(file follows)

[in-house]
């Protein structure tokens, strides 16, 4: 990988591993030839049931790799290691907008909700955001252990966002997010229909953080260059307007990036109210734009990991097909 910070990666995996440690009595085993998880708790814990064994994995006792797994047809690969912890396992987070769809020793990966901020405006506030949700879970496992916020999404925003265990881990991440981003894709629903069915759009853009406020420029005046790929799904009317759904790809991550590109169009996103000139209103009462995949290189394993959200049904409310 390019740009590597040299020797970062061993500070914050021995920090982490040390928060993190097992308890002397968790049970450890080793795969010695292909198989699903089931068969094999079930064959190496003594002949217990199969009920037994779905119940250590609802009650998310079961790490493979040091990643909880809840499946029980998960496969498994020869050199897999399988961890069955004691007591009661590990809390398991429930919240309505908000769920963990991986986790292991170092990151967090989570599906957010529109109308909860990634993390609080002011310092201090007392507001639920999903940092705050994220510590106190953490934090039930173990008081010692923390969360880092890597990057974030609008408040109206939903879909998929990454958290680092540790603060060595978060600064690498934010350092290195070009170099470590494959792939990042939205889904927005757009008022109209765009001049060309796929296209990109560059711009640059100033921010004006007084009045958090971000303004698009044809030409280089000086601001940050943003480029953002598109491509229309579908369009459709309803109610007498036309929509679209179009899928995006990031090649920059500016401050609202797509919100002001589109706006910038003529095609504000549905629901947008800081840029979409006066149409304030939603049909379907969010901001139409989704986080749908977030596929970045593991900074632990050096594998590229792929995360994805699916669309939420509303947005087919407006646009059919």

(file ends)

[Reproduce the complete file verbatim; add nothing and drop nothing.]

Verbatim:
[in-house]
């Protein structure tokens, strides 16, 4: 990988591993030839049931790799290691907008909700955001252990966002997010229909953080260059307007990036109210734009990991097909 910070990666995996440690009595085993998880708790814990064994994995006792797994047809690969912890396992987070769809020793990966901020405006506030949700879970496992916020999404925003265990881990991440981003894709629903069915759009853009406020420029005046790929799904009317759904790809991550590109169009996103000139209103009462995949290189394993959200049904409310 390019740009590597040299020797970062061993500070914050021995920090982490040390928060993190097992308890002397968790049970450890080793795969010695292909198989699903089931068969094999079930064959190496003594002949217990199969009920037994779905119940250590609802009650998310079961790490493979040091990643909880809840499946029980998960496969498994020869050199897999399988961890069955004691007591009661590990809390398991429930919240309505908000769920963990991986986790292991170092990151967090989570599906957010529109109308909860990634993390609080002011310092201090007392507001639920999903940092705050994220510590106190953490934090039930173990008081010692923390969360880092890597990057974030609008408040109206939903879909998929990454958290680092540790603060060595978060600064690498934010350092290195070009170099470590494959792939990042939205889904927005757009008022109209765009001049060309796929296209990109560059711009640059100033921010004006007084009045958090971000303004698009044809030409280089000086601001940050943003480029953002598109491509229309579908369009459709309803109610007498036309929509679209179009899928995006990031090649920059500016401050609202797509919100002001589109706006910038003529095609504000549905629901947008800081840029979409006066149409304030939603049909379907969010901001139409989704986080749908977030596929970045593991900074632990050096594998590229792929995360994805699916669309939420509303947005087919407006646009059919």